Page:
Tag: college campuses

Never Forget

 

For those of us who despair that our young people have been indoctrinated to hate America, there is hope.

In this article in The Federalist, we learn that students all over the country on college campuses are planting our flag to commemorate the tragedy of 9/11. In spite of efforts by the Left to downplay this holiday, and blaming America for its occurrence, students at more than 200 schools are letting the world know the importance of this calamity, and that it is worth commemorating. Those students know that Islamic terrorism is still a threat, and that we need to remember those who lost their lives to its horrors on 9/11.

I’m grateful that these students have chosen to never forget.

Isaac Schorr returns to go over the somewhat dispiriting results of a YAF poll that revealed the extent of young people’s liberalism, and to try to figure out what, if anything, can be done about it.

The Fight for Free Speech Against Orwellian Tactics on College Campuses

 

Intimidation still reigns at many college campuses against students who “frighten others” through their speech. This “problem” is just another way of saying that conservative students are being threatened with punishment if they make statements that the students on the Left see as offensive. I’m all for fighting against the efforts to squelch free speech. But I wonder if some of these efforts are always helpful.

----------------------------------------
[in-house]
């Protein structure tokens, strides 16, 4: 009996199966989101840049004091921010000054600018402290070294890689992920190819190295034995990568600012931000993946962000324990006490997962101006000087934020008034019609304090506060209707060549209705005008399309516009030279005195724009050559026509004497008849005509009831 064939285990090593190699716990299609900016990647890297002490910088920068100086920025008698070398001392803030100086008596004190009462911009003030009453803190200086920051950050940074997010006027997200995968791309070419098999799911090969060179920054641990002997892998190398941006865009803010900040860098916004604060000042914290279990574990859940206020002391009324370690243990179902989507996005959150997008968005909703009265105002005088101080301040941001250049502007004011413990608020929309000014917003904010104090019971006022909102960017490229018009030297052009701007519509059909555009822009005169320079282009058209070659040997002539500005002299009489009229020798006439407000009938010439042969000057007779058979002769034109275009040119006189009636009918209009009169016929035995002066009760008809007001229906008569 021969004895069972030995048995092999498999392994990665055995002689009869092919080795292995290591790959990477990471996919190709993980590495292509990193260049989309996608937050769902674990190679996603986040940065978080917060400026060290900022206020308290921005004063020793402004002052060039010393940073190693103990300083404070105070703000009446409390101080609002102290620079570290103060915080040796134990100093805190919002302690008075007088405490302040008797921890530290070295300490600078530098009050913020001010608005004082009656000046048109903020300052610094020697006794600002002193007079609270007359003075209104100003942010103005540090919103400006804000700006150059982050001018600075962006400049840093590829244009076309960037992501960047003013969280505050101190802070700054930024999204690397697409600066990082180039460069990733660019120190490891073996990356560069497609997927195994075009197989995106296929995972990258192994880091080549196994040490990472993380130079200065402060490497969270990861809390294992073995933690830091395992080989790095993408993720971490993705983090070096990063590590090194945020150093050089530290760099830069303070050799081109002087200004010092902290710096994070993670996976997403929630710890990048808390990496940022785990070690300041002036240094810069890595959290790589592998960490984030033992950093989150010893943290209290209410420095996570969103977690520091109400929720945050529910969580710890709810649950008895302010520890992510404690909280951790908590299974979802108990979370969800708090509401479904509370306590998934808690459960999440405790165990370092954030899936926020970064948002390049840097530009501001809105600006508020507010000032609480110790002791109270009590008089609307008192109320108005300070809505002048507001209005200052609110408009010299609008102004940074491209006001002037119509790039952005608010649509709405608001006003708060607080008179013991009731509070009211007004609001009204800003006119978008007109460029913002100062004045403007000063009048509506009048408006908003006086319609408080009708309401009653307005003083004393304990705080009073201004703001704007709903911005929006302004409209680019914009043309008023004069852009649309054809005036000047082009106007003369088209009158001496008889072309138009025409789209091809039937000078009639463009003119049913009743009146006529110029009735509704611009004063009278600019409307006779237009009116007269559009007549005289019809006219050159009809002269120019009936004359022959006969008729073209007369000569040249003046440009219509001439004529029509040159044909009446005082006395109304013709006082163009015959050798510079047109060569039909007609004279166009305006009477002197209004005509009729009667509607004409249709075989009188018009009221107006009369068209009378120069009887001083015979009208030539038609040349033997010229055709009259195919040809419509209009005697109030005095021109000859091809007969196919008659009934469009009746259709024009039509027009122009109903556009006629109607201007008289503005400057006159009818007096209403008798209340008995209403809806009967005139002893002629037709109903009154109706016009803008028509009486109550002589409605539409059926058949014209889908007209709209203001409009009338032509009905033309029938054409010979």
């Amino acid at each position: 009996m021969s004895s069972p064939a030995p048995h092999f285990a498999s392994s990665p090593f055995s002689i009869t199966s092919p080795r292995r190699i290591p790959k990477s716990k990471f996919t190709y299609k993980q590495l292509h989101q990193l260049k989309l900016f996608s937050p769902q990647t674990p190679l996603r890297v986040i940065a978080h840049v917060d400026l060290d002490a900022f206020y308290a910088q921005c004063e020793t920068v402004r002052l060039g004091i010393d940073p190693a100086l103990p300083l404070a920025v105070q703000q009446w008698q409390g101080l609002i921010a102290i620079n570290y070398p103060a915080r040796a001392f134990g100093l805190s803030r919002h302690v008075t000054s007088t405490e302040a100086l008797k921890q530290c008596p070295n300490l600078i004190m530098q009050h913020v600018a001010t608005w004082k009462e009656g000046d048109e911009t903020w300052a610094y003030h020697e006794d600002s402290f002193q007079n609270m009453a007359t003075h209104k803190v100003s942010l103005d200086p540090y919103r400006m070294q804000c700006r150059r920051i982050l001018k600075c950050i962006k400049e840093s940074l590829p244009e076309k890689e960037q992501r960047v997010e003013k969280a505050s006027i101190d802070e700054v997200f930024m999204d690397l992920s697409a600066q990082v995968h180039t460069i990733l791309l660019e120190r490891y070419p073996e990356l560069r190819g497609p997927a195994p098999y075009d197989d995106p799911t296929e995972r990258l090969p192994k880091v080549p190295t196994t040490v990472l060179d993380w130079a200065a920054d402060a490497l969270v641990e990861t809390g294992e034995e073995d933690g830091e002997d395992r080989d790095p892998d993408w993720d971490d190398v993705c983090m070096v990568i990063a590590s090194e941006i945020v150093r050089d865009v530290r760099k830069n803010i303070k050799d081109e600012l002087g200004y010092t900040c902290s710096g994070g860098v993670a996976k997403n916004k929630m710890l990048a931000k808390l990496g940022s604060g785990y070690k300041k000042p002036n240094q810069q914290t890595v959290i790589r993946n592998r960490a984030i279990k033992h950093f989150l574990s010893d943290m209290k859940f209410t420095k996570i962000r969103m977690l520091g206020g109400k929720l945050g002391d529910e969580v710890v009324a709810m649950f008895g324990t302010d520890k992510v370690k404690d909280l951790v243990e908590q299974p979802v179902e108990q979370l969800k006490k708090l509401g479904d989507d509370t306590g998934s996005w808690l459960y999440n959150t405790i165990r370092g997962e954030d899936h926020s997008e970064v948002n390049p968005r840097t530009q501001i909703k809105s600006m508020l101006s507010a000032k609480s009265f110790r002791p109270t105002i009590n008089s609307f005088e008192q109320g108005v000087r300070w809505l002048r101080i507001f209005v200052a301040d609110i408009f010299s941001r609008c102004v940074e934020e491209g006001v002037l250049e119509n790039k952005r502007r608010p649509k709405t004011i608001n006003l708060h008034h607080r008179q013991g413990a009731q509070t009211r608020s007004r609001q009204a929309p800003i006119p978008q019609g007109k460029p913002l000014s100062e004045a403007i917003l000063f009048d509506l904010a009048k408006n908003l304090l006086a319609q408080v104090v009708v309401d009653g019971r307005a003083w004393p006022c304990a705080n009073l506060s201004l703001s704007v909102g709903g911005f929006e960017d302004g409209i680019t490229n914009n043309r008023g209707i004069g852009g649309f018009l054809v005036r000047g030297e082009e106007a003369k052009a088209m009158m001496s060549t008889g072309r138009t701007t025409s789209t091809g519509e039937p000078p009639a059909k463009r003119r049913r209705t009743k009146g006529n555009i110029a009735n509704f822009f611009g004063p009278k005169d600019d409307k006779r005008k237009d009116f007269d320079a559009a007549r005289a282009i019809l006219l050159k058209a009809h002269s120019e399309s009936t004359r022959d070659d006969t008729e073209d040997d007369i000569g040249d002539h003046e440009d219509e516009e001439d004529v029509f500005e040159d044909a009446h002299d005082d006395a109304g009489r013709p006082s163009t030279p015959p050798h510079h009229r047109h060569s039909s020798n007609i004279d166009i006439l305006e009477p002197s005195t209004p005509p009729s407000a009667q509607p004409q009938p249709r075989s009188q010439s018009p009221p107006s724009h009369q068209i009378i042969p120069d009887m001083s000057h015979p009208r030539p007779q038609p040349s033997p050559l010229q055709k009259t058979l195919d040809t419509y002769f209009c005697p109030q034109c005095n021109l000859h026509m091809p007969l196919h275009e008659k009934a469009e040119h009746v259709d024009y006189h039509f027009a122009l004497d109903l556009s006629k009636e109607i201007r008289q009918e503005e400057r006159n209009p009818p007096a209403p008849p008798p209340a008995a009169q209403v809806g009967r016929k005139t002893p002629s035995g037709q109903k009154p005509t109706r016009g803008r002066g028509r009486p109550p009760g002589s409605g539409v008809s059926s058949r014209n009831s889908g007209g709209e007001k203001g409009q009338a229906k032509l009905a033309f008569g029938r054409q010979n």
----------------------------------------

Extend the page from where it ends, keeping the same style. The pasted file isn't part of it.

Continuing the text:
A fairly new organization, Speech First, is championing students’ rights to free speech. Speech First, in part, explains their goals:

Students’ speech rights on campus are threatened on a regular basis. But the prospect of standing up to a school can be overwhelming – it can be expensive and time-consuming (not to mention awkward, since the student probably still wants a diploma at the end of the day). That’s why most students don’t take action. But what if students who wanted to stand up for free speech on campus were supported by like-minded students from all over the country? And what if those students were part of an organization that had the resources to fight back? Suddenly, it’s not so daunting after all.

Three Important Hanukkah Messages